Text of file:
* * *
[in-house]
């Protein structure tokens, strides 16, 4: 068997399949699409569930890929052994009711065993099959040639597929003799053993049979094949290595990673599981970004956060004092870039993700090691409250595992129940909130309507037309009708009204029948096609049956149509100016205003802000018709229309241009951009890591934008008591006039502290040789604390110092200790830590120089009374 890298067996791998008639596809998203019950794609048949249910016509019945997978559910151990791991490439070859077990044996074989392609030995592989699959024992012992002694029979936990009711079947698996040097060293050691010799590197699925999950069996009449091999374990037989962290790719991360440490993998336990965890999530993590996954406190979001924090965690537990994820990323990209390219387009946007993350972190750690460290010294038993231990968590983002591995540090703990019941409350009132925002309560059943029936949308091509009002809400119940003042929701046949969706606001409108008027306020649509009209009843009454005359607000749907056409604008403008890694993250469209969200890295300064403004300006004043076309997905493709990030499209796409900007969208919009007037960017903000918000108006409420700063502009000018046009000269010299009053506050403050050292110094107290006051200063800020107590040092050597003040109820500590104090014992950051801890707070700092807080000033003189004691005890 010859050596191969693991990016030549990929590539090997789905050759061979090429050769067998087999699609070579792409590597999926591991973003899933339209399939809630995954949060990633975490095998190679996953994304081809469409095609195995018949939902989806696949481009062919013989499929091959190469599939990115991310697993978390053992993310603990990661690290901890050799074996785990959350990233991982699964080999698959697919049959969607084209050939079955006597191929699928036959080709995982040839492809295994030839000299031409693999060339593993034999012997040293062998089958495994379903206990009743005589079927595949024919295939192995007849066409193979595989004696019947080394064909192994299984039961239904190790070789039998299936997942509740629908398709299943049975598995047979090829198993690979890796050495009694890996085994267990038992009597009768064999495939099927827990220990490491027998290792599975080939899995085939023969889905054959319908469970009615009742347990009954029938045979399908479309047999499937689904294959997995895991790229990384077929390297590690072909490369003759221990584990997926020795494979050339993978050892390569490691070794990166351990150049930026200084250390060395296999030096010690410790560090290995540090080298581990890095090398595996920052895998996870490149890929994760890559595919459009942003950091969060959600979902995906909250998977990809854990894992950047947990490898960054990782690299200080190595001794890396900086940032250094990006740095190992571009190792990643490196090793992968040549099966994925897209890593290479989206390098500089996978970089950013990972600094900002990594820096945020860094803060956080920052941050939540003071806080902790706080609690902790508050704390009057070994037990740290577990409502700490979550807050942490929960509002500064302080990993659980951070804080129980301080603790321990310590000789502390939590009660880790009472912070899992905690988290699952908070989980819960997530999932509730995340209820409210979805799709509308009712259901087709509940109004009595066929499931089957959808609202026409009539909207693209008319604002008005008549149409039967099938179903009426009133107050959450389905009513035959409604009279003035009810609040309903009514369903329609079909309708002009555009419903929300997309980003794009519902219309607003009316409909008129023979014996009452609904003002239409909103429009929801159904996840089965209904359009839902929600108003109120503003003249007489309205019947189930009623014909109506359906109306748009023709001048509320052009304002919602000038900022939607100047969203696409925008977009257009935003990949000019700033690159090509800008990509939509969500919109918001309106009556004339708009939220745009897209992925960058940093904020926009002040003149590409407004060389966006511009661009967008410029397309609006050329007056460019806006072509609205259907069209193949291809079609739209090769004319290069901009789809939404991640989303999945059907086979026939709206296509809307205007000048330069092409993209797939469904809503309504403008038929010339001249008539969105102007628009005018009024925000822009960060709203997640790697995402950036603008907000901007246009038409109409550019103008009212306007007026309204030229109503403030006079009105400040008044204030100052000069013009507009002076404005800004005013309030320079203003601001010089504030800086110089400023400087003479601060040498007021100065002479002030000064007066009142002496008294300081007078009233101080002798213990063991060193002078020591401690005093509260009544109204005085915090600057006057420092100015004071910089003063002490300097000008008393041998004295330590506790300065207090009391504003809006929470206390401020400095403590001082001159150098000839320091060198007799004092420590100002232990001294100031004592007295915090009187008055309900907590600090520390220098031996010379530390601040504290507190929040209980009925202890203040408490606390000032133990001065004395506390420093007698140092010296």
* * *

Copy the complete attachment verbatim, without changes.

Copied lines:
[in-house]
């Protein structure tokens, strides 16, 4: 068997399949699409569930890929052994009711065993099959040639597929003799053993049979094949290595990673599981970004956060004092870039993700090691409250595992129940909130309507037309009708009204029948096609049956149509100016205003802000018709229309241009951009890591934008008591006039502290040789604390110092200790830590120089009374 890298067996791998008639596809998203019950794609048949249910016509019945997978559910151990791991490439070859077990044996074989392609030995592989699959024992012992002694029979936990009711079947698996040097060293050691010799590197699925999950069996009449091999374990037989962290790719991360440490993998336990965890999530993590996954406190979001924090965690537990994820990323990209390219387009946007993350972190750690460290010294038993231990968590983002591995540090703990019941409350009132925002309560059943029936949308091509009002809400119940003042929701046949969706606001409108008027306020649509009209009843009454005359607000749907056409604008403008890694993250469209969200890295300064403004300006004043076309997905493709990030499209796409900007969208919009007037960017903000918000108006409420700063502009000018046009000269010299009053506050403050050292110094107290006051200063800020107590040092050597003040109820500590104090014992950051801890707070700092807080000033003189004691005890 010859050596191969693991990016030549990929590539090997789905050759061979090429050769067998087999699609070579792409590597999926591991973003899933339209399939809630995954949060990633975490095998190679996953994304081809469409095609195995018949939902989806696949481009062919013989499929091959190469599939990115991310697993978390053992993310603990990661690290901890050799074996785990959350990233991982699964080999698959697919049959969607084209050939079955006597191929699928036959080709995982040839492809295994030839000299031409693999060339593993034999012997040293062998089958495994379903206990009743005589079927595949024919295939192995007849066409193979595989004696019947080394064909192994299984039961239904190790070789039998299936997942509740629908398709299943049975598995047979090829198993690979890796050495009694890996085994267990038992009597009768064999495939099927827990220990490491027998290792599975080939899995085939023969889905054959319908469970009615009742347990009954029938045979399908479309047999499937689904294959997995895991790229990384077929390297590690072909490369003759221990584990997926020795494979050339993978050892390569490691070794990166351990150049930026200084250390060395296999030096010690410790560090290995540090080298581990890095090398595996920052895998996870490149890929994760890559595919459009942003950091969060959600979902995906909250998977990809854990894992950047947990490898960054990782690299200080190595001794890396900086940032250094990006740095190992571009190792990643490196090793992968040549099966994925897209890593290479989206390098500089996978970089950013990972600094900002990594820096945020860094803060956080920052941050939540003071806080902790706080609690902790508050704390009057070994037990740290577990409502700490979550807050942490929960509002500064302080990993659980951070804080129980301080603790321990310590000789502390939590009660880790009472912070899992905690988290699952908070989980819960997530999932509730995340209820409210979805799709509308009712259901087709509940109004009595066929499931089957959808609202026409009539909207693209008319604002008005008549149409039967099938179903009426009133107050959450389905009513035959409604009279003035009810609040309903009514369903329609079909309708002009555009419903929300997309980003794009519902219309607003009316409909008129023979014996009452609904003002239409909103429009929801159904996840089965209904359009839902929600108003109120503003003249007489309205019947189930009623014909109506359906109306748009023709001048509320052009304002919602000038900022939607100047969203696409925008977009257009935003990949000019700033690159090509800008990509939509969500919109918001309106009556004339708009939220745009897209992925960058940093904020926009002040003149590409407004060389966006511009661009967008410029397309609006050329007056460019806006072509609205259907069209193949291809079609739209090769004319290069901009789809939404991640989303999945059907086979026939709206296509809307205007000048330069092409993209797939469904809503309504403008038929010339001249008539969105102007628009005018009024925000822009960060709203997640790697995402950036603008907000901007246009038409109409550019103008009212306007007026309204030229109503403030006079009105400040008044204030100052000069013009507009002076404005800004005013309030320079203003601001010089504030800086110089400023400087003479601060040498007021100065002479002030000064007066009142002496008294300081007078009233101080002798213990063991060193002078020591401690005093509260009544109204005085915090600057006057420092100015004071910089003063002490300097000008008393041998004295330590506790300065207090009391504003809006929470206390401020400095403590001082001159150098000839320091060198007799004092420590100002232990001294100031004592007295915090009187008055309900907590600090520390220098031996010379530390601040504290507190929040209980009925202890203040408490606390000032133990001065004395506390420093007698140092010296």